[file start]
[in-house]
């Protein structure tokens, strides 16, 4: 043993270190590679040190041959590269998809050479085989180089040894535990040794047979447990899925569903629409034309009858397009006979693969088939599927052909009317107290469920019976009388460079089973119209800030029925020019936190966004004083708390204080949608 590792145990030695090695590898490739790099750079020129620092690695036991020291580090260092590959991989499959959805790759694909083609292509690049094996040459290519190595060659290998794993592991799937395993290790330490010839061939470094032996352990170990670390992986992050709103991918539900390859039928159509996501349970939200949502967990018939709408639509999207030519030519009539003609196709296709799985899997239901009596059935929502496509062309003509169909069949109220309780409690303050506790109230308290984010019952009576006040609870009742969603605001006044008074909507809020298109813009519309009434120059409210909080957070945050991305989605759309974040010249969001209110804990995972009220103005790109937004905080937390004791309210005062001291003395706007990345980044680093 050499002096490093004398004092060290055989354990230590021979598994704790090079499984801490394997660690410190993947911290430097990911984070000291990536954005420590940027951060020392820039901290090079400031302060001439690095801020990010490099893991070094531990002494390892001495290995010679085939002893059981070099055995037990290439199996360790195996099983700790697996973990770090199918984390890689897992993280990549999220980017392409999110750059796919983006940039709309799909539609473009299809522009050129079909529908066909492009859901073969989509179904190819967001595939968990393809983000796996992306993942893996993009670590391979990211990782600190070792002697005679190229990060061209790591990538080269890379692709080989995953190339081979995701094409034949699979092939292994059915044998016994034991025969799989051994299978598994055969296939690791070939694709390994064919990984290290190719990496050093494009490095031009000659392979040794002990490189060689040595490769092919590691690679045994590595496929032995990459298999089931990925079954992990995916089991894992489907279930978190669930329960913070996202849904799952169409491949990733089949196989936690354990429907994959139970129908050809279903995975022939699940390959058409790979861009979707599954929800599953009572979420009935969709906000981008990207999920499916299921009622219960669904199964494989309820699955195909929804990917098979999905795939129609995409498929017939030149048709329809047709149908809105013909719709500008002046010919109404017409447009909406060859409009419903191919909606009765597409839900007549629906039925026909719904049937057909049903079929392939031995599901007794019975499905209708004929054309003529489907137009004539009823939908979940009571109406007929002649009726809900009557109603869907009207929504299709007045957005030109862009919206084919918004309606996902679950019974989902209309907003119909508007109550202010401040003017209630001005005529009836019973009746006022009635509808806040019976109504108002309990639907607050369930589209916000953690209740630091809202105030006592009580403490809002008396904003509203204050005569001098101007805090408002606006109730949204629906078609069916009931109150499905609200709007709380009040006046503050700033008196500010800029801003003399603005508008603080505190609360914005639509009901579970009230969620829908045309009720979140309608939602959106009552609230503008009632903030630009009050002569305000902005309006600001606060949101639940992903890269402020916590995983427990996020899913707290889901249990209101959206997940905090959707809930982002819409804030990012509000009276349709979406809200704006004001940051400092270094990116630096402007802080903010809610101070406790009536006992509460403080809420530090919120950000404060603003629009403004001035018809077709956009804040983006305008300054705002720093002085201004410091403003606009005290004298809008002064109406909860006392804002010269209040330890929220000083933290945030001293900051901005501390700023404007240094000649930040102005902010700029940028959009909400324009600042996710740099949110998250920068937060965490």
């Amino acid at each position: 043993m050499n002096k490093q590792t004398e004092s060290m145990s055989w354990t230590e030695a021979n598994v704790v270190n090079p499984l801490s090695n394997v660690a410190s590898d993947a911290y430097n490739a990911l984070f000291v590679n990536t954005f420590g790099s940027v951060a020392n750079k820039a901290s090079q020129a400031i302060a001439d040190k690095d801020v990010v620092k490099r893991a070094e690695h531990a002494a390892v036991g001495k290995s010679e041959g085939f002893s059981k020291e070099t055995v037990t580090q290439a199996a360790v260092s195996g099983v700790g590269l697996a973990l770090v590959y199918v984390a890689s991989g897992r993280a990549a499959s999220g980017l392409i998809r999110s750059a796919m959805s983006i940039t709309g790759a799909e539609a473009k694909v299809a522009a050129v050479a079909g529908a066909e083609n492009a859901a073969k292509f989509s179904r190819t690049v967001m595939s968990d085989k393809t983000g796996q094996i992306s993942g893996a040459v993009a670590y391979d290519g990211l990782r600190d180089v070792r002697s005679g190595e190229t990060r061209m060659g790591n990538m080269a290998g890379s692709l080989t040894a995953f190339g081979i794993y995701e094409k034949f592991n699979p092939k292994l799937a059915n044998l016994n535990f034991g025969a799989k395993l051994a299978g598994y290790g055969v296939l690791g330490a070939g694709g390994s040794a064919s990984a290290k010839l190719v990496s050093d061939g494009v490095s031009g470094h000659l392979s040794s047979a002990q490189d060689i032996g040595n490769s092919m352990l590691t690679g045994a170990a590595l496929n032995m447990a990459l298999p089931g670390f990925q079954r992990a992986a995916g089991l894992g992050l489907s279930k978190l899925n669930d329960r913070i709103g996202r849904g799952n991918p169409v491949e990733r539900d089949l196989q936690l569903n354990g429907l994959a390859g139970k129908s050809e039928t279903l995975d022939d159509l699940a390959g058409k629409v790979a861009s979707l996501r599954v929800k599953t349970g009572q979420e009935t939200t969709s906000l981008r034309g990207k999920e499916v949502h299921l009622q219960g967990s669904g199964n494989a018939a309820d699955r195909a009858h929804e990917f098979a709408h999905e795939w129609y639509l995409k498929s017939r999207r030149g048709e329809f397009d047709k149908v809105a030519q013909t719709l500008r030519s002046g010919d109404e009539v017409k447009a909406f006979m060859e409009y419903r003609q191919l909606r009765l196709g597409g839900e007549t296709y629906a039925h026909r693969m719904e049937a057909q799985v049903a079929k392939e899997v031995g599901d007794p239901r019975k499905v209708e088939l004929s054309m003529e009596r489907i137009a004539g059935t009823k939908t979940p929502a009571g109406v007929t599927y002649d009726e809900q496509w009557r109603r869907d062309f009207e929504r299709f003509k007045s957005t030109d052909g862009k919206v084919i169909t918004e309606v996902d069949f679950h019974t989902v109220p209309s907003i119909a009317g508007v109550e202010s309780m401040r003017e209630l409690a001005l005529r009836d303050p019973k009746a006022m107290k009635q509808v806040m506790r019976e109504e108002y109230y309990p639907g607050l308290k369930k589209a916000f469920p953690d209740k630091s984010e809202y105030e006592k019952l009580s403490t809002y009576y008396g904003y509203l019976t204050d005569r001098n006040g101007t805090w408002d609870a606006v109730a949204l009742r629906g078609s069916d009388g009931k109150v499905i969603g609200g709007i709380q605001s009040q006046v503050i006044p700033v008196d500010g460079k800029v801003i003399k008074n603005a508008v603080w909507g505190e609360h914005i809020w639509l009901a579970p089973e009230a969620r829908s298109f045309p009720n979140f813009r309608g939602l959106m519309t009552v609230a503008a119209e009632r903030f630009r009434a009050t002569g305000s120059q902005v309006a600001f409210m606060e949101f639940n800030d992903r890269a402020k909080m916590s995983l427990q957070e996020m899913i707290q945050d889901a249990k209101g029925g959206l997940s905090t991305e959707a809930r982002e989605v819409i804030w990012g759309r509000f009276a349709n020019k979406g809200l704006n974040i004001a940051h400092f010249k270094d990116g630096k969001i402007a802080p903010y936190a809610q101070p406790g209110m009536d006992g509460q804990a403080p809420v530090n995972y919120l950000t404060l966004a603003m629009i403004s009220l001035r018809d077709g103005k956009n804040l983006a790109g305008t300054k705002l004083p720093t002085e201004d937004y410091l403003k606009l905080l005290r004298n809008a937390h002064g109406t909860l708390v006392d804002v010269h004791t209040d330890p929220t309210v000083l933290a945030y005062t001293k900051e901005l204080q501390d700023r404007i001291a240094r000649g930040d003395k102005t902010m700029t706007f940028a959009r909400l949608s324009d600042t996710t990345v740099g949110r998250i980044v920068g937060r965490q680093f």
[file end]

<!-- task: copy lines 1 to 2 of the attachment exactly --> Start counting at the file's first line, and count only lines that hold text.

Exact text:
[in-house]
């Protein structure tokens, strides 16, 4: 043993270190590679040190041959590269998809050479085989180089040894535990040794047979447990899925569903629409034309009858397009006979693969088939599927052909009317107290469920019976009388460079089973119209800030029925020019936190966004004083708390204080949608 590792145990030695090695590898490739790099750079020129620092690695036991020291580090260092590959991989499959959805790759694909083609292509690049094996040459290519190595060659290998794993592991799937395993290790330490010839061939470094032996352990170990670390992986992050709103991918539900390859039928159509996501349970939200949502967990018939709408639509999207030519030519009539003609196709296709799985899997239901009596059935929502496509062309003509169909069949109220309780409690303050506790109230308290984010019952009576006040609870009742969603605001006044008074909507809020298109813009519309009434120059409210909080957070945050991305989605759309974040010249969001209110804990995972009220103005790109937004905080937390004791309210005062001291003395706007990345980044680093 050499002096490093004398004092060290055989354990230590021979598994704790090079499984801490394997660690410190993947911290430097990911984070000291990536954005420590940027951060020392820039901290090079400031302060001439690095801020990010490099893991070094531990002494390892001495290995010679085939002893059981070099055995037990290439199996360790195996099983700790697996973990770090199918984390890689897992993280990549999220980017392409999110750059796919983006940039709309799909539609473009299809522009050129079909529908066909492009859901073969989509179904190819967001595939968990393809983000796996992306993942893996993009670590391979990211990782600190070792002697005679190229990060061209790591990538080269890379692709080989995953190339081979995701094409034949699979092939292994059915044998016994034991025969799989051994299978598994055969296939690791070939694709390994064919990984290290190719990496050093494009490095031009000659392979040794002990490189060689040595490769092919590691690679045994590595496929032995990459298999089931990925079954992990995916089991894992489907279930978190669930329960913070996202849904799952169409491949990733089949196989936690354990429907994959139970129908050809279903995975022939699940390959058409790979861009979707599954929800599953009572979420009935969709906000981008990207999920499916299921009622219960669904199964494989309820699955195909929804990917098979999905795939129609995409498929017939030149048709329809047709149908809105013909719709500008002046010919109404017409447009909406060859409009419903191919909606009765597409839900007549629906039925026909719904049937057909049903079929392939031995599901007794019975499905209708004929054309003529489907137009004539009823939908979940009571109406007929002649009726809900009557109603869907009207929504299709007045957005030109862009919206084919918004309606996902679950019974989902209309907003119909508007109550202010401040003017209630001005005529009836019973009746006022009635509808806040019976109504108002309990639907607050369930589209916000953690209740630091809202105030006592009580403490809002008396904003509203204050005569001098101007805090408002606006109730949204629906078609069916009931109150499905609200709007709380009040006046503050700033008196500010800029801003003399603005508008603080505190609360914005639509009901579970009230969620829908045309009720979140309608939602959106009552609230503008009632903030630009009050002569305000902005309006600001606060949101639940992903890269402020916590995983427990996020899913707290889901249990209101959206997940905090959707809930982002819409804030990012509000009276349709979406809200704006004001940051400092270094990116630096402007802080903010809610101070406790009536006992509460403080809420530090919120950000404060603003629009403004001035018809077709956009804040983006305008300054705002720093002085201004410091403003606009005290004298809008002064109406909860006392804002010269209040330890929220000083933290945030001293900051901005501390700023404007240094000649930040102005902010700029940028959009909400324009600042996710740099949110998250920068937060965490």